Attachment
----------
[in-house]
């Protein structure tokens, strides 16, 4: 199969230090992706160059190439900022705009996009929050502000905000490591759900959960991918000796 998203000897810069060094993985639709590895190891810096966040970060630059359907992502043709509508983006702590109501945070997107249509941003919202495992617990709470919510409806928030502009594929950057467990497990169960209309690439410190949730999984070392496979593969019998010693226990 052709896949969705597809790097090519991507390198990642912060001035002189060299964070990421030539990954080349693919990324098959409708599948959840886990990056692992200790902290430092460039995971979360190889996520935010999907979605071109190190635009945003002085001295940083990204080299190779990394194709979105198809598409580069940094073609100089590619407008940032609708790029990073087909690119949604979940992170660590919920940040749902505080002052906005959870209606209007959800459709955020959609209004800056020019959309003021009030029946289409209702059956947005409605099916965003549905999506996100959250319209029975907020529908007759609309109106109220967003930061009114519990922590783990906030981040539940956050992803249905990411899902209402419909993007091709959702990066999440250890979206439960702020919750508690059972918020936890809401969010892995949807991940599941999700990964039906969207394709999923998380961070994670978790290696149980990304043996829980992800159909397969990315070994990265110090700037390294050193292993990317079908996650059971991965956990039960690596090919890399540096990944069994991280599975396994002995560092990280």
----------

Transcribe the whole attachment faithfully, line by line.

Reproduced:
[in-house]
């Protein structure tokens, strides 16, 4: 199969230090992706160059190439900022705009996009929050502000905000490591759900959960991918000796 998203000897810069060094993985639709590895190891810096966040970060630059359907992502043709509508983006702590109501945070997107249509941003919202495992617990709470919510409806928030502009594929950057467990497990169960209309690439410190949730999984070392496979593969019998010693226990 052709896949969705597809790097090519991507390198990642912060001035002189060299964070990421030539990954080349693919990324098959409708599948959840886990990056692992200790902290430092460039995971979360190889996520935010999907979605071109190190635009945003002085001295940083990204080299190779990394194709979105198809598409580069940094073609100089590619407008940032609708790029990073087909690119949604979940992170660590919920940040749902505080002052906005959870209606209007959800459709955020959609209004800056020019959309003021009030029946289409209702059956947005409605099916965003549905999506996100959250319209029975907020529908007759609309109106109220967003930061009114519990922590783990906030981040539940956050992803249905990411899902209402419909993007091709959702990066999440250890979206439960702020919750508690059972918020936890809401969010892995949807991940599941999700990964039906969207394709999923998380961070994670978790290696149980990304043996829980992800159909397969990315070994990265110090700037390294050193292993990317079908996650059971991965956990039960690596090919890399540096990944069994991280599975396994002995560092990280």